SPEC & GEN RELATIVITY
SPEC & GEN RELATIVITY PHZ 6607
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This 12 page Class Notes was uploaded by Maureen Roob IV on Friday September 18, 2015. The Class Notes belongs to PHZ 6607 at University of Florida taught by Bernard Whiting in Fall. Since its upload, it has received 23 views. For similar materials see /class/206871/phz-6607-university-of-florida in Physics 2 at University of Florida.
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Date Created: 09/18/15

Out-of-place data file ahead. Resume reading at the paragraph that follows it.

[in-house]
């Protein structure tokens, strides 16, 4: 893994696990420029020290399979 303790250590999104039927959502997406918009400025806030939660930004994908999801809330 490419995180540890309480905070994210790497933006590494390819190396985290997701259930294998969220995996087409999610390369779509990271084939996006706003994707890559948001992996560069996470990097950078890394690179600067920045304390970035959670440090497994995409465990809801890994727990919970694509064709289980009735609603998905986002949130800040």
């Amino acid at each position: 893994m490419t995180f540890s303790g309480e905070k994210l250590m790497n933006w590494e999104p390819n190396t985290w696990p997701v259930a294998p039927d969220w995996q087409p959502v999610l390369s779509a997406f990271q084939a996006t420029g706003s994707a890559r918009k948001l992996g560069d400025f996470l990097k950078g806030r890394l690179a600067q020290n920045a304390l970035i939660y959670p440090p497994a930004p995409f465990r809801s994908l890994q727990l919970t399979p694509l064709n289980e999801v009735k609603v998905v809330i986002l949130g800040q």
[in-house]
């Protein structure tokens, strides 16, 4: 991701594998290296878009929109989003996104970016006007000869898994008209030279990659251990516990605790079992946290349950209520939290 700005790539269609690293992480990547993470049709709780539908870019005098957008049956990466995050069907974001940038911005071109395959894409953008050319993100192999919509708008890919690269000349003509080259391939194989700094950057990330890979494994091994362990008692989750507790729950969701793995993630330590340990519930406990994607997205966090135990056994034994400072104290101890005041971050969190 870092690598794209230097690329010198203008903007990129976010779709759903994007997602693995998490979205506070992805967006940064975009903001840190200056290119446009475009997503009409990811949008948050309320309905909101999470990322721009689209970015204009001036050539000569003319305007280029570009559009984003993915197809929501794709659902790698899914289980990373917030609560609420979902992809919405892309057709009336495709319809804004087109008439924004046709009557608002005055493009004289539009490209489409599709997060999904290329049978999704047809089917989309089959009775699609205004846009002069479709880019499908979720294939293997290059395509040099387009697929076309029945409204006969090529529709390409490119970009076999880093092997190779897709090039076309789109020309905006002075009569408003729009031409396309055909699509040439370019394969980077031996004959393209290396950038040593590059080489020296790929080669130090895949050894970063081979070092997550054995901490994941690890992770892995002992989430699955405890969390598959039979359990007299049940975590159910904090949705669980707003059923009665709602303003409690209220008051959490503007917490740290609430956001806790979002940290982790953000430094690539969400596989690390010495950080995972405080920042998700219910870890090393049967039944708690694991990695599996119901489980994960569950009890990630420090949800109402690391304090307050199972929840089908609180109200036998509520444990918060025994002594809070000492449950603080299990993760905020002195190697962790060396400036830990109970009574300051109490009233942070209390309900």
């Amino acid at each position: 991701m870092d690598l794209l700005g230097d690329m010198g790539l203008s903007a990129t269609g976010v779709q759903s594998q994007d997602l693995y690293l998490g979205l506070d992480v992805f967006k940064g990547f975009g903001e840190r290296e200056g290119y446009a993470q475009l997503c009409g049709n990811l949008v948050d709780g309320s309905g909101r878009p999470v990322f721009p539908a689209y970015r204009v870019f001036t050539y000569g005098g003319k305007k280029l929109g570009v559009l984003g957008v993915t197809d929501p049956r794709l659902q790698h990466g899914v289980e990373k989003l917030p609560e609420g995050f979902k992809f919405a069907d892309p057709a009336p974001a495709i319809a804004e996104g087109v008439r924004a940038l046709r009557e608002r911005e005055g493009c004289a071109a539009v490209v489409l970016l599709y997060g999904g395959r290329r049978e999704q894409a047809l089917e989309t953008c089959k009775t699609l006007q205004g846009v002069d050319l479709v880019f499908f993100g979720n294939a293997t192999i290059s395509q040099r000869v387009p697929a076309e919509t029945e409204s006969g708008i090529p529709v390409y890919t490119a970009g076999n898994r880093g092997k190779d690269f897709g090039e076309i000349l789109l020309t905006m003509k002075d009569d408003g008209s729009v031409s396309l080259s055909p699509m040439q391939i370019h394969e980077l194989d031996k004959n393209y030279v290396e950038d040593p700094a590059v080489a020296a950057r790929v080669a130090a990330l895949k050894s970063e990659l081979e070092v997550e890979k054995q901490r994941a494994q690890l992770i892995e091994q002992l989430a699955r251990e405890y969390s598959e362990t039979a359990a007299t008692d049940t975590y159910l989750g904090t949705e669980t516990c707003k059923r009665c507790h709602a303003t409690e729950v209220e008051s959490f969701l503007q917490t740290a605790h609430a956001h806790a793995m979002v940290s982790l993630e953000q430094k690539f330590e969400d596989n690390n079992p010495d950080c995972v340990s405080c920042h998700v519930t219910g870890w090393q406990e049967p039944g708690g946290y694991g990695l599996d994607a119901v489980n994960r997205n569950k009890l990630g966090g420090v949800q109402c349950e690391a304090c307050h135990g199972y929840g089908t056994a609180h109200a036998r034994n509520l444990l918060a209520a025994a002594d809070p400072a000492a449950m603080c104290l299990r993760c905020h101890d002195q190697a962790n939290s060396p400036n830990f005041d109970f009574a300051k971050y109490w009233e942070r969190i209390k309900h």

CONSTRAINTS notes by BERNARD F WHITING Whether for practical reasons or of necessity we often find ourselves considering dy namical systems which are subject to physical constraints In such situations it is possible to consider rede ning the dynamical variables in a theory so that constrained and un constrained degrees of freedom become decoupled For situations where that separation cannot be carried out explicitly or it is undesirable to do so Dirac has introduced a con struction which acts as an effective Poisson bracket on the physical phase space in which the constrained degrees of freedom can be essentially eliminated In these notes we shall look basically at methods for categorizing and dealing with constraints in dynamical sys tems noticing an important distinction between constraints of different type and illustrate Dirac7s procedure with a simple example In fact as we shall see most points which need to be made can be demonstrated very well with simple examples A complete understanding of constrained dynamical systems requires a thorough knowledge of classical Hamiltonian theory By the use of a number of carefully selected examples I will attempt to show how this knowledge is used and how it may be usefully extended without deviating from the spirit of the traditional Hamiltonian approach In order to illustrate the difference in the kinds of constraints that arise we can begin with two examples of problems which should be quite familiar Then a minimal set of skills necessary to proceed will be brie y described Finally simple examples showing how these procedures can be put into practice will be given Examples distinguishing constraint types i Constraints form canonical pairs This example concerns particle motion confined to the surface of a sphere We suppose that the Lagrangian for the system is given by km 2 i2 Q2 22 7 V7y727 subject to the constraint bl xx2y22 27a0 where m 0 implies is zero when the constraint 1 is imposed which fixes the radius of the sphere The conjugate momenta for this system are defined by pxmia pymya pzmia which give rise to the canonical Hamiltonian 1 Hcpq7 pip pi Vyz However for this constrained system we take the canonical generator of time translations to be the primary Hamiltonian given by Hp He A451 5 where A is taken as a Lagrange multiplier Note A is not considered to be a dynamical variable and it has no canonically conjugate momentum but variation of Hp with respect to A enforces the constraint bl 0 Before proceeding we need to determine whether there are any additional constraints arising from the requirement that 151 0 be maintained in time To this end we compute lt51 451 H mg ypy 21 7 1 mm where by definition 810 By 810 By W 9191 7 9191 W 39 01105 yqp E Since 131 does not automatically vanish we must impose it as an additional constraint 452 0 W 22 22 mg ypy 21 Then 39 Z52 152 7Hp 452 ch l Af 2 7451 in which we can always impose 13952 0 by solving for A which in general will be time dependent since 1 2 l is non zero In fact we see that even though 151 and 152 should be zero they satisfy the conditions of a pair of canonical coordinates on phase space but in this formulation 151 and 152 are not independent of the other canonical variables at y z and pmpy and 1 Can we effect a canonical transformation which disentangles constraint degrees of freedom from dynamically non trivial degrees of freedom We could have eliminated all necessity of constraints in this problem by starting in spherical polar coordinates with 7 a and 739 0 imposed explicitly in the Lagrangian so the answer to our question should be an obvious yes However to get a feel for what the question involves its useful to reformulate this particular problem in spherical polar 2 coordinates while maintaining the original constraint Thus for the Lagrangian we would have m 2 2 392 2 2 392 3 7 7 6 7 sin 6 gt7Vr6 and for the constraint bl 7 7 a 0 The canonical momenta are now given by p mf p9 mr26l and 19 m7 sin2 6d so that HC becomes 1 2 p p 7 7 7 V a 2m pT r2 r2 sin26l 70 45 while the definition of Hp in terms of HC and 151 remains unchanged Similarly 43951 17Hppr a so that 152 simplifies considerably to 452 Pr Then 432 Mic A which can again be solved for A Now however we see that our canonical variables can be split into two groups 6199 b and 19 which are now unconstrained and 151 7 7 a 152 1 which have decoupled from the remainder and are both constrained to vanish In other words we have found the answer to the question posed above We now consider another familiar example ii Conjugate of constraints totally unconstrained The most important observation here is that the constraints will be of a different type This second example is electromagnetism for which we consider the Lagrangian density to be cartesian coordinates in at space will be assumed throughout 1 7 iZFWFW xjt AL in which FM BMAV 7 EVA and A is now a coupling constant NOT a Lagrange multiplier In this Lagrangian density A0 has no time derivative so the definition H will introduce the constraint 15 H0 m 0 3 The canonical Hamiltonian density can be shown to be 1 l V HG ininl nag10 1131 7 WA while the Hamiltonian density generating canonical time translations is Hp He 19 Then 43950 057117 Bil Ii joa which requires us to introduce the additional constraint IBHij 0 For the time derivative we now compute 43951 ainsz A0030 mm In this case we cannot solve for the Lagrange multiplier Mac but must instead restrict our attention to sources whose current is conserved Note in particular that 07 1 0 5 So now 15 and 151 do not form a canonical pair In fact if we decompose A and Hi into orthogonal transverse and longitudinal components A A AiL and Hi H H where V satisfies BiVTi 0 AiTHTi represent two dynamical degrees of freedom while A0 H0 and A BiHLi where AiL 2A represents decoupled degrees of freedom in which H0 15 and BiHLi 151 7 MO are given by constraints while canonical time evolution can tell us nothing at all about the time dependence of A0 nor A if we follow the gauge theory approach indicated below With this decomposition in other relevant Poisson brackets vanish and up to integration by parts the Hamiltonian density can be broken into decoupled disjoint parts H HT HL The constraints here are of a different type to those in the previous example because they no longer form conjugate pairs instead their conjugates dynamically decouple from the 4 physical degrees of freedom and their time dependence may no longer be governed by the dynamical equations of the theory Handling constraints in dynamical systems In the first example considered above we could use our knowledge of the problem to achieve a definite split between the dynamical and non dynamical degrees of freedom This splitting once obtained essentially allows us to discard the constrained canonical variables Practitioners have seen that simple problems like this could indicate a general principle to pursue with constraints of this type In the second example the split was perhaps much less obvious it is actually considerably clearer in momentum space and the different character of the constraints is related to the deep rooted property that electromagnetism couples to conserved currents Since it occupies such an important place in Physics electromagnetism as a gauge theory is often taken as the archetypical model for systems with this kind of constraints Although electromagnetism is a field theory the theory discussed in Example 2a below has the same kind of constraints with finite degrees of freedom In all situations the principle of disentangling will be the same ie one tries to so categorize the dynamical variables and the relations between them that a subset of them can be regarded as obeying an unconstrained dynamics while the remainder decouple and become dynamically if not physically irrelevant at least in classical mechanics Fortunately Dirac has put forward a formulation which deals with the situation where the split is too dif cult to achieve explicitly or where it may even be technically impossible Before going on to consider Dirac7s formulation it will be useful to establish more clearly the distinction between the two types of constraint which we have already encountered Although usually not described quite this way the classification of constraints I will give makes most sense if we can imagine that the dynamical and constrained degrees of freedom have already been separated and that each group can really be re organized into distinct canonical pairs Then when a pair of canonical variables pq st 11 l are both constraints we describe the constraints as being second class When in a canonical pair only one variable is a constraint we describe that constraint as being rst class Only true dynamical degrees of freedom commute with all the constraints Up to this point what has been said is consistent with the usage given by most authors in the field Even the terminology l have used so far is not standard in the literature but beyond this point also the general procedure to follow is not universally accepted Some 5 would have us introduce additional gauge fixing7 conditions O qp 0 to convert all first class constraints into second class constraints In other situations we would be persuaded to introduce extra degrees of freedom so that all second class constraints can be transformed into first class constraints this may lead to some modification of the effect of the original constraints see the comments concerning Example 3 below and then the whole problem can be treated as an extended gauge theory In either case the purpose is to allow eventually for a uniform treatment of the adjusted system For concreteness I will follow a development compatible with Dirac7s though not always following his exquisite logic As one can see the main objective indicated is to come up with a well defined set of quantities the true dynamical variables of the reduced phase space which commute with all the constraints When such a split is not possible in the second class case we shall follow Dirac directly and introduce a modified bracket it is actually a Poisson bracket on the reduced phase space which serves to govern the dynamics in the same way that the Poisson bracket does for unconstrained systems To define Dirac7s bracket we must first define the matrix7 of Poisson brackets for all the second class constraints 01 i j which is non singular and therefore invertible In terms of its inverse 04 we can then define the Dirac bracket AaBDB AaB Ag i071i1 i53 a This does not depend for its definition on the constraints being isolated from the remaining dynamical variables nor does it require that they already be organized into canonical pairs However we do have to be able to distinguish the first from the second class constraints since the former would prevent the matrix of Poisson brackets from being invertible Furthermore this definition has the obvious property that the Dirac bracket of a constraint with anything else will always be zero Thus all physical quantities Dirac bracket commute7 with all constraints a condition which renders the constraints classically irrelevant even if they cannot be separated explicitly from the true degrees of freedom Nest we discuss the first class case There is a general tendency to attempt to interpret first class constraints as generates of gauge transformations though Example 2a below provides a counterexample Since gauge theories do occur frequently in physics we need to be able to handle them and since one is often required to fix a gauge even in classical theory I will consider this approach brie y using electromagnetism in Example 4 6 below Normally we would attempt to decouple first class constraints and true dynamical degrees of freedom whenever it is possible to do so When that is not possible resort to gauge fixing may become desirable but then we often have to tackle the problem of the non existence of a global gauge condition Locally gauge xing conditions 0 0 which really serve as additional constraints are generally required to satisfy two criteria i given any set of canonical variables there must exist a gauge transformation which brings it into the chosen gauge and ii the chosen conditions must fix the gauge completely Together these two criteria imply that there must be just as many gauge conditions as there are first class constraints and that the commutators Oaa 12 form an invertible matrix where 151 are the original first class constraints by this construc tion turned into second class constraints Some authors define a number of additional Hamiltonians Typically the first and second class constraints are separated with the multiplier conditions for the latter being incorporated back into the Hamiltonian As I will illustrate in Example 3 this can lead to changes though they are unphysical in the value of the constrained degrees of freedom Another modification is employed in the first class case since those of interest are generally gauge theories if there are additional such constraints which were not present in the pri mary Hamiltonian this modification results in extra Lagrange multipliers being introduced for the subsidiary first class constraints leading to an extended7 Hamiltonian I prefer to understand the situation in the first place without these additional measures since they depend for their validity on further information about the true nature of the physical system being considered But for typical physical applications they may be essential Before going on to consider specific examples several further comments are in order First an important point which is often neglected is that for the various definitions to be workable the constraints must satisfy certain regularity properties These can be best exemplified by saying that in any variation for which 6g and 6 are 06 then 6 qp must also be 06 Thus of 190 1920 0 only the first is acceptable while for pi 1 0 which implies p1 0 p2 0 7 only the latter two constraints are acceptable Finally none of this at all is necessary if we simply wish to know a set of equations to solve for the dynamics However it does serve a purpose if we wish to know how to remove non dynamical degrees of freedom from the formulation This in particular may be essential if we are to avoid quantizing non dynamical aspects of the problem and is the main area where current interest in the subject lies Illustrative examples Example 1 This first example stresses that any quantity depending upon 2N degrees of freedom can not arbitrarily be treated as a canonical Hamiltionian In fact this example also deals with a situation in which a purported Hamiltonian has an odd number of arguments a circumstance which arises frequently for coherent states based on generalized group rep resentations A canonical Hamiltonian is properly defined as a functional of paired sets of variables the coordinates of phase space which generate its symplectic geometry Thus the function Fa b c Vc gm b2 is not strictly speaking a Hamiltonian since no pairing of the variables is indicated which would require them to satisfy the Possion bracket relation 11 1 In the way by which interest in this particular problem arises its author was really looking at a situation which can be best described by a Lagrangian in a non traditional first order form 1 dcoscl9sinc7Vc 7 i a2 b2 It is obvious that if we now try to identify pa cosc pb sine pa 0 7 then each of these must be regarded as giving rise to a separate constraint 15 pa 7 cos c 151 pl 7 sin c I52 190 Thus the primary Hamiltonian becomes 1 Hp VC l i012 b2 l A0ltPa COS 0 l A1ltPb Sin 0 l 2Pc 8 As previously we now look to see if their are any additional constraints 13950 OHp 7a sin CA2 13951 17117 7b 7 cosc2 g3 27p 7 Aosinc 7 A1 cosc These give the one additional constraint 11 acosc bsinc for which we find 1 11Hp A0 cosc Alsinc A27a sinc b cosc Now we have a set of equations suf cient to find all the Xs As none of the Xs remain undetermined all the constraints will turn out to be second class Thus only two dynamical variables will remain corresponding to one unconstrained canonical degree of freedom We can tell that there is only one unconstrained canonical degree of freedom in the problem without having found it explicitly at this stage In this problem the constrained and unconstrained degrees of freedom can be de coupled To carry that out it is helpful to proceed in several discrete steps We consider then the set of variables Aa coscb sinc1110 PA 1 coscpb sinc7 l 15 cosc 1 sinc 0 0 B 7a sincb cosc PB 71 sincpl2 cosc 7 sinc bl cosc1 0 00 pc 20 Note Ame B 5 Papa PB 19190 A a 133190 PA 71 Finally we introduce Pcpc7BPA1APB and BBPc 271 3 w1 31 which has become a constraint replacing 190 Now we have A m 0 PA 0 B m 0 amp PB 0 as second class constraints while 0 amp PC survive as an unconstrained canonical pair ie 9 we have conveniently arranged our degrees of freedom into two canonical pairs composed entirely of constraints and one remaining pair representing the only true dynamical degree of freedom in the problem A judicious change of variables at the beginning and perhaps with hindsight can greatly simplify the ensuring analysis Since it will provide us with material for a later example we now carry this out With the new definitions A a cosc b sinc B7a sincb cosc we find that the Lagrangian can be rewritten as 1 AiBOiVc7 A2B2 in which the A7 degree of freedom decouples completely and the further identification PC E 73 even eliminates the remaining pair of second class constraints bringing us to the point we finished with above regarding the single true7 dynamical degree of freedom Example 2 This second example shows that sometimes whether constraints are first or second class can depend on properties of the Hamiltonian We shall also use this example to give a specific illustration of Dirac7s procedure the example is provided by the Lagrangian 1 geyacz 7 Vy It is clear that in this case there is one primary constraint 450 pg 7 so that the primary Hamiltonian becomes 1 Hp e yp Vac y Apy For the time derivative of 15 we find 1 8V 0 0 7 7y 2 7 7 45 H 26 I 8y indicating that we must introduce an additional constraint which we assume to be WW y y 151 pg 7 facy where f2y 26y 10 The time derivative of 151 leads to an equation for A 8V Bfw 391 1 77 7N gt i Hi 8A8y 0 while the Possion bracket 0 1 does not vanish so these contraints are second class Now one reason why this example is interesting is that without speci c knowledge of Vxy we cannot explicitly decouple the constraints from the dynamical degrees of freedom This is where Dirac7s procedure comes to our rescue Using the definition given above note that we here have 9649be 96191 96 l 1 1px 1 1 71 m 1 a as does 20 fxyDB so in particular we now have yDB 31 0 because via 1512 is no longer independent of 1 and an Example 2a A second reason why the above example is so interesting is that it seems to take on an entirely different character when the potential Vx y vanishes since the constraints then become equivalent to be pya bl pm and they are now both first class The solution for the dynamics is given by x constant y any function of time This solution can certainly be well understood but the problem itself does not fit easily into the mold people have tried to cut out for it since the general inclination to interpret first class constraints as generates of gauge transformations clearly is inappropriate for 151 Example 3 The third example is derived from our first by taking from it the decoupled constrained degree of freedom A alone and shows that solving and substituting for the Lagrange multipliers can change the value of the constrained variables We take for the Lagrangian 1 A 7 7A2 2 The details of the calculation can be done as an exercise the results of which are easily summarized The constraints are found to be PA lOaIldA0 11 and the solution for the Lagrange multiplier is A 0 However if we substitute this back into the Hamiltonian the subsequent solution for the constrained variables becomes 1401 andPAclT02 Which is very different unless we use the original solution to the constraints as part of the initial data Frequently in the treatment of gauge theories for physical systems differences like this are often treated as irrelevant but one may sometimes be too cavalier in dismissing such changes to the theory especially if one has quantization in mind Example 4 For the final example I refer again to the original example of electromagnetism It is clear there that taking the additional constraints gauge fixing conditions A0 0 and A 0 gives us a situation With entirely second class constraints and completely fixes the gauge On the other hand the condition 8M4 0 does not it is not enough conditions and is insensitive to the change A a A 84 for any b Which satisfies V2 0